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on October 12, 2011
I took a course in college on analysis of the Christian New Testament as well as study of Gnostic texts. I regret that The Heresy of Orthodoxy wasn't included in that class. We focused primarily on the writings of Ehrman (in fact I think my professor worked with him or studied under him... I don't remember, basically he knew his Ehrman). Though Ehrman's research and collection/analysis of data is quite in depth but it did always seem like he was trying to fit the evidence collected TO his conclusions rather than drawing conclusions FROM the evidence and The Heresy of Orthodoxy shows that very clearly.

The Heresy of Orthodoxy was an exceptional read and I am glad that I didn't pass it up. I found the analysis in this book fascinating. The book is organized, well thought out, and the footnoting was very useful. The arguments were fair and all the major points were addressed. The Heresy of Orthodoxy sets out to show how the Bauer-Ehrman thesis is flawed and how the text of the New Testament that we have today can be trusted as reliable in regard to the authors' original message. Are the "orthodox" texts are accurate? Are they the "true original" Christian theology or do the beliefs of other groups (such as gnostics) hold equal claim? How do modern views on diversity bias our opinions toward truth? If there are multiple claims to truth, does that in inherently mean they're all false? Do we, today, only have the teaching of the "winners in history?" The Heresy of Orthodoxy addresses these issues and is convincing in its evidence that there was in fact an organized standard orthodoxy (and accepted texts) and not simply a "proto-orthodoxy that won out." The discussion on diversity was intriguing. Also addressed is the bias in the Bauer-Ehrman studies and how they're set up to reach their conclusions regardless of what the evidence shows. The Heresy of Orthodoxy backs up its claims.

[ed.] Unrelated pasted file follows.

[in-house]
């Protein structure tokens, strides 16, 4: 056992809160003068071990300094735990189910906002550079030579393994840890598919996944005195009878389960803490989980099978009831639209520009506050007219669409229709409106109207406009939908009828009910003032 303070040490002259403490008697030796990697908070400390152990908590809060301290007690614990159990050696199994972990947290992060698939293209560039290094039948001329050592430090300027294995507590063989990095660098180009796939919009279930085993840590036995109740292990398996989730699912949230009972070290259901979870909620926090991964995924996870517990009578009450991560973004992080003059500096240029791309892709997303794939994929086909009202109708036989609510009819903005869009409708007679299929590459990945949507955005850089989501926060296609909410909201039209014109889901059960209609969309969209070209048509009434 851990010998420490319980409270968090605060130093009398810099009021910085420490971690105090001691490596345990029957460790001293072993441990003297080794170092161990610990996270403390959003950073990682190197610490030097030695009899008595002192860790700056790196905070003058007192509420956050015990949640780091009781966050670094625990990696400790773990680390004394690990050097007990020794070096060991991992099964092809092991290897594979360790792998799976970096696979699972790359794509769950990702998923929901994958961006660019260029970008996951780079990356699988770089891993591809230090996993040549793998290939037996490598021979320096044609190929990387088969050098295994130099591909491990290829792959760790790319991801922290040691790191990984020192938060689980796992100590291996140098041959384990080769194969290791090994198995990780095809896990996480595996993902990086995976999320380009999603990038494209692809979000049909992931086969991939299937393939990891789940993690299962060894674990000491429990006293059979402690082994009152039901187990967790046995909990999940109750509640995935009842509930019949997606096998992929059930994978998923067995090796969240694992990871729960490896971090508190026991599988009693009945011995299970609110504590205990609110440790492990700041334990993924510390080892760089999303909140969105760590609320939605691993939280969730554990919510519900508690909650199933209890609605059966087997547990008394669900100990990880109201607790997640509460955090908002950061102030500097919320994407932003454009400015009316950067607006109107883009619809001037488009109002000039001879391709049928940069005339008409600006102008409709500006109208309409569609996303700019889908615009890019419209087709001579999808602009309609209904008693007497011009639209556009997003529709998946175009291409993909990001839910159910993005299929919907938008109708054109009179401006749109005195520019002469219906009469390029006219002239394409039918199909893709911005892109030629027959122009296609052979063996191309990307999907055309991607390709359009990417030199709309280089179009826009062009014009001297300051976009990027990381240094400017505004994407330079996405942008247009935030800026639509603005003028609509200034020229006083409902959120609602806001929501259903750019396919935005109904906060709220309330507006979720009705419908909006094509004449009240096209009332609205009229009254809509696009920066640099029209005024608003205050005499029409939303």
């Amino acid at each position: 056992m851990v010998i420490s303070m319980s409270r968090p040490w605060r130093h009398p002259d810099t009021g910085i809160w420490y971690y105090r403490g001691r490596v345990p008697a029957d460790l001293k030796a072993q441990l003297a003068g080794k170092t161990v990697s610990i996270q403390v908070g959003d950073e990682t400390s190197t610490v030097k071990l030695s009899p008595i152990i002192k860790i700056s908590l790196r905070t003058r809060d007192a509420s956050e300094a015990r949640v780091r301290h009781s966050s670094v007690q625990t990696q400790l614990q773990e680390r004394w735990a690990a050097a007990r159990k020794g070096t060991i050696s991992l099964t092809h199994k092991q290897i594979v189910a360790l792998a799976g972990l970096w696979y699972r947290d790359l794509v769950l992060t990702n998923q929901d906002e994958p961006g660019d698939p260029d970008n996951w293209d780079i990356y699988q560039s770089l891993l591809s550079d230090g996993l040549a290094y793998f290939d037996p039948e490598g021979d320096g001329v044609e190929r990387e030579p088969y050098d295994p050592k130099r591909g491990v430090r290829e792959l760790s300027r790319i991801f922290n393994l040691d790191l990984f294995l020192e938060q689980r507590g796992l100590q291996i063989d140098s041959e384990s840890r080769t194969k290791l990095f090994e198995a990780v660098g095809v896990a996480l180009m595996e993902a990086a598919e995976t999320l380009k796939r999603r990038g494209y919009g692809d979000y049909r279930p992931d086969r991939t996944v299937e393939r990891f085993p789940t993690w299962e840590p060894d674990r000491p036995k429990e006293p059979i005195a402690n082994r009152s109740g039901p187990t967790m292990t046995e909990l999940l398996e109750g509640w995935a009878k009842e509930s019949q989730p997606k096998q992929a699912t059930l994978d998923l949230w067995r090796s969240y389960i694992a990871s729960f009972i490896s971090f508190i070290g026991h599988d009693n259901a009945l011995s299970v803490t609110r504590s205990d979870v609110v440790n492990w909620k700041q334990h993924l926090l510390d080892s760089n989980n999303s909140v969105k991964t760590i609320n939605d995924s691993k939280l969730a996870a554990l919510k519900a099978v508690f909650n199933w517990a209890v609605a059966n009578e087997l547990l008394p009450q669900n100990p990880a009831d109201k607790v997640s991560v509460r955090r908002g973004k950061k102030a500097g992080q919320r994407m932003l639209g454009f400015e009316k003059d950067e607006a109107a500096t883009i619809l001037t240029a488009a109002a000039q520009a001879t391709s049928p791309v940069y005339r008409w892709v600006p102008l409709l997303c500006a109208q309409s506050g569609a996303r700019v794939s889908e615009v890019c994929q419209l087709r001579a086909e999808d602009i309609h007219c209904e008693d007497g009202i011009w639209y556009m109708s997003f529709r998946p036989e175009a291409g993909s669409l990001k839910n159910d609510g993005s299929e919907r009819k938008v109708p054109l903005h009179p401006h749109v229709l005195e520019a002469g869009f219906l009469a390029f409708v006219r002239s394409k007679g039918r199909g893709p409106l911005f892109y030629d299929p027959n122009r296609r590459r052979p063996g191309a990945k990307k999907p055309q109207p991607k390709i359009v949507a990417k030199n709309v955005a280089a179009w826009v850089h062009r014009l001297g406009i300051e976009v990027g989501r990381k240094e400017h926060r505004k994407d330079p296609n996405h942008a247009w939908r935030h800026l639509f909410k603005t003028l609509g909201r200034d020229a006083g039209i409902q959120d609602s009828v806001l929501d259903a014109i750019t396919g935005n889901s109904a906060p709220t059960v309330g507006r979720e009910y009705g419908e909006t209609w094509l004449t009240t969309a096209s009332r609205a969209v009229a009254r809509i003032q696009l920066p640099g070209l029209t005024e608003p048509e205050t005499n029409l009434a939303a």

The last couple chapters were real page-turners. BUT I have to say that the epilogue( or "appeal"), though interesting and has some good points, would only be relevant to someone who believed the spiritual truth of the NT and not relevant to analysis of historical authenticity of texts.

-Nik
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on October 11, 2014
Very good introduction to issues regarding canonicity, textual transmission, and the orthodoxy of the early Church. Personally, my favorite chapter was Chapter 5 which goes through a theological discussion regarding canon and covenant. If you adhere to any form of covenant theology, that chapter will warm your heart because it demonstrates that development of the NT canon is a consequence of the covenantal structure of the OT. In other words, the early church would have expected "covenantal documents" for the NT because of the larger covenantal structure of the OT. Thus, there are significant historical and theological reasons behind the creation of the NT canon. I have two small disappointments about the book:

(1) I know that this is meant to be an introductory book which addresses a number of Ehrman's claims about the corruption of the NT and the diversity of the early Church, but it would be nice to have a longer discussion on this textual criticism. In particular, it would have been nice to read more on how the textual critical method works.

(2) This is a pet peeve of mine, but footnotes would be much more suitable for this book than endnotes. The pace of reading slows down significantly when you have to flip to the end of each chapter to read the endnotes.

All in all, a very outstanding book that I would recommend to anyone who wants an introduction to these topics.
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on May 7, 2011
Intro:
If you have your eyes opened and can read between the lines, you know for sure what time we live in. For the last decade for sure there was a surge of books similar to Da Vinci Code. Of course those are not built on air[if they were, nobody would buy them]. All of them are growing from the 20th century postmodernism's tree. The interest in such genre, or more accurately such method of interpretation was fed into minds of masses for quite some time. It is NOT surprising that Dan Brown made fortune. This was a right time and right place to to plant a seed and get a good buck from the harvest. If Dan Brown would write his books say, 100 years ago it would not be received with such pleasant and accepting attitude. This is easy to understand. When postmodernism was pured out from academia into masses, into TV, into internet, etc... the result is - many average people, especially younger ones, have been taught postmodernism in schools and colleges.